Structuring the transaction

Transactions can involve various forms of consideration, such as cash, equity, seller notes, earnouts and other forms of contingent consideration. Investment bankers can structure each transaction specifically to address the needs and desires of both sellers and buyers, thus providing creative solutions for potentially conflicting transaction objectives.

Enabling owners to run the business

The transaction process is an intensive process for sellers to endure, especially as they are trying to run the day- to-day operations of their company. By taking on most of the day-to-day work, investment banks enable business owners to focus on growing their business rather than managing the transaction process, which typically lasts for between six and nine months.

Key Findings

1. Of the services provided, which ones did business owners value the most?

Successful sellers responded that all of the services provided by investment bankers were highly valued, as all were rated higher than a 3.5 on a scale of 1-5. The more detailed results are presented below:

Investment banker services

Managing the complex M&A process and strategy was valued the most by owners. By maintaining a competitive process with multiple bidders, investment bankers can maximize shareholder value through a disciplined process. Without a disciplined, competitive process, sellers may question if the best possible offer was obtained.

Negotiating and structuring the transaction were ranked next on the list of highly valued services. By allowing the investment banker to lead the negotiations, sellers can maintain a positive working relationship with their new owner. If sellers take on these difficult negotiations themselves, the relationship between buyer and seller can often start off on the wrong foot.

Investment bankers can insulate sellers from these difficult negotiations to help obtain the best possible outcome that meets their client’s transaction objectives.

Similarly, the creativity and experience of investment bankers in structuring a transaction can drive incremental value and achieve all of the various objectives of both buyer and seller. With good structure, buyers can limit their potential risks while sellers can often get preferential tax treatment or gain significant upside beyond the consideration paid at closing. Negotiating and structuring a transaction solution that balances the objectives of both buyer and seller can also increase the probability of a successful close.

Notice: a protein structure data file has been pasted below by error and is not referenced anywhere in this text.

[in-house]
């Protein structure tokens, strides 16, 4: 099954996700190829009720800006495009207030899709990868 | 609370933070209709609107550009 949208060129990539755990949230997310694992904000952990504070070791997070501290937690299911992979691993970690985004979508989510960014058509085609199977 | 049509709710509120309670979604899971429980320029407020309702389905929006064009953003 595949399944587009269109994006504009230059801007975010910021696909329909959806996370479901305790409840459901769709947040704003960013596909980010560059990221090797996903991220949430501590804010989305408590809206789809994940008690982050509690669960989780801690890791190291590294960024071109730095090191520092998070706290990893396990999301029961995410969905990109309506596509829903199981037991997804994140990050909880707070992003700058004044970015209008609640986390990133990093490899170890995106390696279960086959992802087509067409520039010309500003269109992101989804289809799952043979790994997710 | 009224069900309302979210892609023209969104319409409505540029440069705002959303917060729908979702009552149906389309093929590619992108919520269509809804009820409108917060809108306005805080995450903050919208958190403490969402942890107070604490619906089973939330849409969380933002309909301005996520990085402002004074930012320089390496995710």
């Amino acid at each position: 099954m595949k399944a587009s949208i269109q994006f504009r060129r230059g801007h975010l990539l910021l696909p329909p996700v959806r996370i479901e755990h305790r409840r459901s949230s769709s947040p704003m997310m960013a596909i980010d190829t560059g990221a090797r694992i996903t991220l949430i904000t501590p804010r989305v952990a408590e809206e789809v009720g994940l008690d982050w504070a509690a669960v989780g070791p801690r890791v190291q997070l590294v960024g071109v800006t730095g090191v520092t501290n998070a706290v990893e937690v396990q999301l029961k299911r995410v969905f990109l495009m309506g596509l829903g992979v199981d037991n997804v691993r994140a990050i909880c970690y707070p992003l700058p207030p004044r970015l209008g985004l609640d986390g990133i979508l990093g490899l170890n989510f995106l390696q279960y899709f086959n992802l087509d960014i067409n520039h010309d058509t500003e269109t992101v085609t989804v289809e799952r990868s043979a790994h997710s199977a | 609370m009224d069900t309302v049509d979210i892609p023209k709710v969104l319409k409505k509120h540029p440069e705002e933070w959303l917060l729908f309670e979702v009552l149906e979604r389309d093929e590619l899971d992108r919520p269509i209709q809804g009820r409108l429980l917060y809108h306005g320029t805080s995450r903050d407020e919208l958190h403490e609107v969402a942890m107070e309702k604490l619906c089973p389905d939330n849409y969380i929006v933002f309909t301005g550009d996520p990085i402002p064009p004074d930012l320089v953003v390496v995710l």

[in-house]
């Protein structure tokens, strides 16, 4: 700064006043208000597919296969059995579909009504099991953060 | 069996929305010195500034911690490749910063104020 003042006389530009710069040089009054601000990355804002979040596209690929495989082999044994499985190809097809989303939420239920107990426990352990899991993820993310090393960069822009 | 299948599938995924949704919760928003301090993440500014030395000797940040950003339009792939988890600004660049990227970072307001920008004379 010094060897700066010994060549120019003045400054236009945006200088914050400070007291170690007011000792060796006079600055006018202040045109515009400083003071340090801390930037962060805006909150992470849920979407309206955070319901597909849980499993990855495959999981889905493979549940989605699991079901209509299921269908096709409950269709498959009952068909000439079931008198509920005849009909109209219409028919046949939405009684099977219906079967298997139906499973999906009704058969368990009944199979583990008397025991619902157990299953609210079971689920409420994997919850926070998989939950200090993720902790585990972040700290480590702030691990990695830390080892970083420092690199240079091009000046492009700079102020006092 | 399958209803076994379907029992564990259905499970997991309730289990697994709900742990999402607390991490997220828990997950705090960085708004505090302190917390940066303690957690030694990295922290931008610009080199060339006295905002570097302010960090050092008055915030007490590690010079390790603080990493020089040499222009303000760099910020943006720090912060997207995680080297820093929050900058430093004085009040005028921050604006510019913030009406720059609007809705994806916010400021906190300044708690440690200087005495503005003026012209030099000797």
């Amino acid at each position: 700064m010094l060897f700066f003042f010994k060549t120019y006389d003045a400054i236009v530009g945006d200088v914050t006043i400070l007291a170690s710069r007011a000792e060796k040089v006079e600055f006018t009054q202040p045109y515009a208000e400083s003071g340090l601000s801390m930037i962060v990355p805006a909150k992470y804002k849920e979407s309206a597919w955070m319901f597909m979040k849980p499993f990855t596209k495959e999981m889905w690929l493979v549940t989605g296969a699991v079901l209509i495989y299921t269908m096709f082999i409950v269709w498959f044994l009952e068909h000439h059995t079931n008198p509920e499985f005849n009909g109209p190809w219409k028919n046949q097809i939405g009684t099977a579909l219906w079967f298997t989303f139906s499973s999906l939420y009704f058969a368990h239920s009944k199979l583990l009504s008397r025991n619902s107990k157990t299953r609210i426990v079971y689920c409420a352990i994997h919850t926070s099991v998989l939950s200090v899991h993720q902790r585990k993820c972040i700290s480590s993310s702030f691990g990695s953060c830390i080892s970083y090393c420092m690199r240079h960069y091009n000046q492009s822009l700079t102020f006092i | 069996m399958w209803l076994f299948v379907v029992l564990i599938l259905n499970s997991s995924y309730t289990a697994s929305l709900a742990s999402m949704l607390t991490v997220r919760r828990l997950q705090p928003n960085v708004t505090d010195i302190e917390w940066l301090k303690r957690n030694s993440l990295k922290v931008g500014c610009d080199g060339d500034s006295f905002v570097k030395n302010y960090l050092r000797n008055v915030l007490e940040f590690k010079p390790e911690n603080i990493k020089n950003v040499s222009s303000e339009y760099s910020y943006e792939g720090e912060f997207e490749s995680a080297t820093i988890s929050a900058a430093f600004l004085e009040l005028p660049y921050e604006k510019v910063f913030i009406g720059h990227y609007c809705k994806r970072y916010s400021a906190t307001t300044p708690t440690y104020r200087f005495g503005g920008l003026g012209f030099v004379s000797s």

The first two questions that most business owners ask in their interviews of potential investment bankers are:

  • Can you find me a buyer?
  • How many deals have you done in XYZ industry?

Surprisingly, despite its perceived importance by many sellers at the outset, “identifying or finding the buyer” was ultimately valued the least by successful sellers.

Investment bankers can tap into not only their professional contacts and networks but also a wide variety of industry research, sophisticated investor databases and internet searches to identify additional potential buyers. The marginal value of identifying a potential buyer often pales in comparison to the other services investment bankers provide.

2. Do business owners believe that their investment bankers add value?

It's worth noting, 100 percent of survey respondents said that their investment bank added value to the transaction process and contributed to a successful closing.

investment banker value

According to these sellers, investment bankers add moderate or significant value by “leveling the playing field” between professional buyers (and their world class advisors) and the first-time seller.

These results will not be a surprise to experienced transaction professionals, but may be to owners of privately held companies. Large corporations and private equity firms almost always hire investment bankers when selling their portfolio companies because of the value the investment banker delivers. (Download the whitepaper here.)

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Written by Michael Carter

Michael Carter

Michael Carter was the founding principal of Carter Morse & Goodrich where he serves as Managing Partner. He has been on the financial side of business from many perspectives: as a business founder, commercial lender, investment banker, board director, and business advisor.